Climbing and Mountaineering Holidays
Mera Peak, Amphu Labtsa and Island Peak, Nepal by Fraser Mackay
By: KE Adventure Travel, posted
I decided to go back to Nepal to attempt the following with Paul undertaking his first ever trek in Nepal:-
Climb Mera Peak (6,476m) and Island Peak (6,189m) – to go over 20,000 feet for the first time – a life’s ambition.
Trek in the mountain wilderness of the Upper Hongu Valley and cross the challenging (and technical) Amphu Labsta Pass (5,780m)
Trek through the Everest Region seeing five of the world’s 8,000 metre peaks & much more besides.
This is one of Nepal’s finest and most challenging mountain journeys – the scenery proved magic every day
Of the 29 days (21st Oct to 18th Nov 2012) some 21 nights were spent in a tent and having the right kit proved to be essential. Here a massive thank you to Stephen Hayes at Cotswold, Royal Oak Store, Betws-y-Coed for the great help he gave to Paul and me in getting our kit and medical supplies in place. This is ever so important.
With such a demanding challenge ahead of us we took the opportunity to raise much needed funding for CLIC Sargent. The Charity is the UK’s leading cancer charity for children and young people, and their families. Every day, 10 children and young people in the UK hear the shocking news they have cancer. Treatment normally starts immediately, is often given many miles from home and can last for up to three years. Being diagnosed with cancer is a frightening experience and the emotional, practical and financial implications of treatment are intensely challenging for the whole family. The Charity provides clinical, practical, financial and emotional support to help the family cope with cancer and get the most out of life. CLIC Sargent are there from diagnosis onwards and aim to help the whole family deal with the impact of cancer and its treatment, life after treatment and, in some cases, bereavement.
It is so pleasing to note that we have raised sufficient funds to donate two wheelchairs (Mera Peak and Island Peak) for use in the Charity’s Homes from Home, so children who need one can leave hospital and spend time with their family while they’re having treatment in hospital. – see www.justgiving.com/mackfraser & www.justgiving.com/Paul-Hodges1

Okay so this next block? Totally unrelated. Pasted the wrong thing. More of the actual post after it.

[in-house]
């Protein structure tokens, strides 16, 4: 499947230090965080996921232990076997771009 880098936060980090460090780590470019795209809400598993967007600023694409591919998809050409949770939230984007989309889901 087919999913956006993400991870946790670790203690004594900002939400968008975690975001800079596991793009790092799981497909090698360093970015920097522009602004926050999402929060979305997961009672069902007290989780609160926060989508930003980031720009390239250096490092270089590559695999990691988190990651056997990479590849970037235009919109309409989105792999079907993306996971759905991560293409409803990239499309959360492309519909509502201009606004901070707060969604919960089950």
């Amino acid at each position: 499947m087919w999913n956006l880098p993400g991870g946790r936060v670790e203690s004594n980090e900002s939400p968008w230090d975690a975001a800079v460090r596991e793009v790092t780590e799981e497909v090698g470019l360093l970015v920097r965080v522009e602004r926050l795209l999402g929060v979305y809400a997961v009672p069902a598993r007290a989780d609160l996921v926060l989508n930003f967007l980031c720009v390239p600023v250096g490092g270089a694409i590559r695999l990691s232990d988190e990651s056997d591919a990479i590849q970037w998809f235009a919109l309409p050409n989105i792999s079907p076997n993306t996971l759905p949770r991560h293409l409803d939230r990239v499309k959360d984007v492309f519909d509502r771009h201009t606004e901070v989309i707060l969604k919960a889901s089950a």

As we expected the trek was hard following the Route very clearly mapped out in KE’s dossier which was provided to each trekker. I am so glad to report that Paul and I summitted on both peaks and got over the Amphu Labtsa Pass. I will do a full report on the trek in my blog (of what we did on a daily basis) and here I am only summarising.
The trek itself is well thought out and is a massive challenge. I saw nothing wrong with what we did each day and both of us conformed to decisions taken by our KE Leaders and Climbing Surdar – Lakpa Tenji (“AKU”). The only comments we would like to be reviewed are as follows:
The day you do Mera Peak is a long one and it is a long way to the next camp above the Hongu Valley. Perhaps a rest day here the following day would be a good thing as your next demanding test is the Amphu Labtsa.
The way up the Amphu Labtsa was enjoyable and challenging but on reaching the top the drop down into the next valley was much more demanding than was expected by us. You were initially lowered by rope and then you abseiled the next section. However the skills of our KE Leaders and the backup from Lakpa and his climbing Sherpas were just magic. By 1.30pm we were all having lunch looking back at this almighty wall all around.
As Pete said to me "this was the only “chink” in the armour of the ridge'
'he was spot on'
We had a rest day on Friday 9th November before tackling Island Peak and this was welcomed just to settle ones self as you are thinking of Island Peak and the demands ahead of you to try to get to the top. Four of us plus 3 climbing sherpas set off from high camp at 4am on Sunday 11th November. Again it was a nice morning and little or no wind. I could see head torches ahead of me going up vertically above me until they merged with the star lit sky – something I will never forget. This was a steep and demanding route and much longer than I envisaged.